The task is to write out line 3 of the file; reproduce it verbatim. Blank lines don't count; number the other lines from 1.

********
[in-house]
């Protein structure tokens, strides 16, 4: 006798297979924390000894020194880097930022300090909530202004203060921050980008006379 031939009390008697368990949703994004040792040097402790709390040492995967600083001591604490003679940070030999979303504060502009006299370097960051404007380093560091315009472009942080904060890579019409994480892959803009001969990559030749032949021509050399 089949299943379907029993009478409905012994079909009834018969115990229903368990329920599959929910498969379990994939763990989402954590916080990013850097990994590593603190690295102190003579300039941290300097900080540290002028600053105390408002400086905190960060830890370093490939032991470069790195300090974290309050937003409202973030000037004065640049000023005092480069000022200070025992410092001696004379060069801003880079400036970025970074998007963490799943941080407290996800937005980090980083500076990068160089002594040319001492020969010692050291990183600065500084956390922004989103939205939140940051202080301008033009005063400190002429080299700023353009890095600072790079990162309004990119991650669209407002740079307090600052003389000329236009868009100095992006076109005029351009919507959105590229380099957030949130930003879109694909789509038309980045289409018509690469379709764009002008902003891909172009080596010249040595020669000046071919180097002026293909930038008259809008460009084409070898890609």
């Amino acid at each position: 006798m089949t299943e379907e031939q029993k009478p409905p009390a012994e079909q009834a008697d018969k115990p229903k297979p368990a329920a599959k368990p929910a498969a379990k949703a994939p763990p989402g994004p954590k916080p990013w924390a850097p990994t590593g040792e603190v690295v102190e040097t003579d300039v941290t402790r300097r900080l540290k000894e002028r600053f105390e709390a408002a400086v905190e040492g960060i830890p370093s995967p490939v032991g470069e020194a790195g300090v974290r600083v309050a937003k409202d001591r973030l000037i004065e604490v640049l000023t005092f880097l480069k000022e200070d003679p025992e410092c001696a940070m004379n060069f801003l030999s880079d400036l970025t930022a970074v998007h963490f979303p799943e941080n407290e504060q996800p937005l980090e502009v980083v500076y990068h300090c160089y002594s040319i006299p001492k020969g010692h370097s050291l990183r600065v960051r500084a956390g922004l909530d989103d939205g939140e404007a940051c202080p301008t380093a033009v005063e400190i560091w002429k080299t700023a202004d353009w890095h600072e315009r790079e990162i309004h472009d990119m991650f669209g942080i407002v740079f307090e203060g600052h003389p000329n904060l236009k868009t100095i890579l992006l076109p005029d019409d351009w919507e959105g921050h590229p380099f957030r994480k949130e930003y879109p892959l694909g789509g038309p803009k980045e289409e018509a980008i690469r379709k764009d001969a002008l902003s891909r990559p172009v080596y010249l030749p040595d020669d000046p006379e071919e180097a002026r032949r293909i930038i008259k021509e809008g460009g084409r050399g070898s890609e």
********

């Amino acid at each position: 006798m089949t299943e379907e031939q029993k009478p409905p009390a012994e079909q009834a008697d018969k115990p229903k297979p368990a329920a599959k368990p929910a498969a379990k949703a994939p763990p989402g994004p954590k916080p990013w924390a850097p990994t590593g040792e603190v690295v102190e040097t003579d300039v941290t402790r300097r900080l540290k000894e002028r600053f105390e709390a408002a400086v905190e040492g960060i830890p370093s995967p490939v032991g470069e020194a790195g300090v974290r600083v309050a937003k409202d001591r973030l000037i004065e604490v640049l000023t005092f880097l480069k000022e200070d003679p025992e410092c001696a940070m004379n060069f801003l030999s880079d400036l970025t930022a970074v998007h963490f979303p799943e941080n407290e504060q996800p937005l980090e502009v980083v500076y990068h300090c160089y002594s040319i006299p001492k020969g010692h370097s050291l990183r600065v960051r500084a956390g922004l909530d989103d939205g939140e404007a940051c202080p301008t380093a033009v005063e400190i560091w002429k080299t700023a202004d353009w890095h600072e315009r790079e990162i309004h472009d990119m991650f669209g942080i407002v740079f307090e203060g600052h003389p000329n904060l236009k868009t100095i890579l992006l076109p005029d019409d351009w919507e959105g921050h590229p380099f957030r994480k949130e930003y879109p892959l694909g789509g038309p803009k980045e289409e018509a980008i690469r379709k764009d001969a002008l902003s891909r990559p172009v080596y010249l030749p040595d020669d000046p006379e071919e180097a002026r032949r293909i930038i008259k021509e809008g460009g084409r050399g070898s890609e």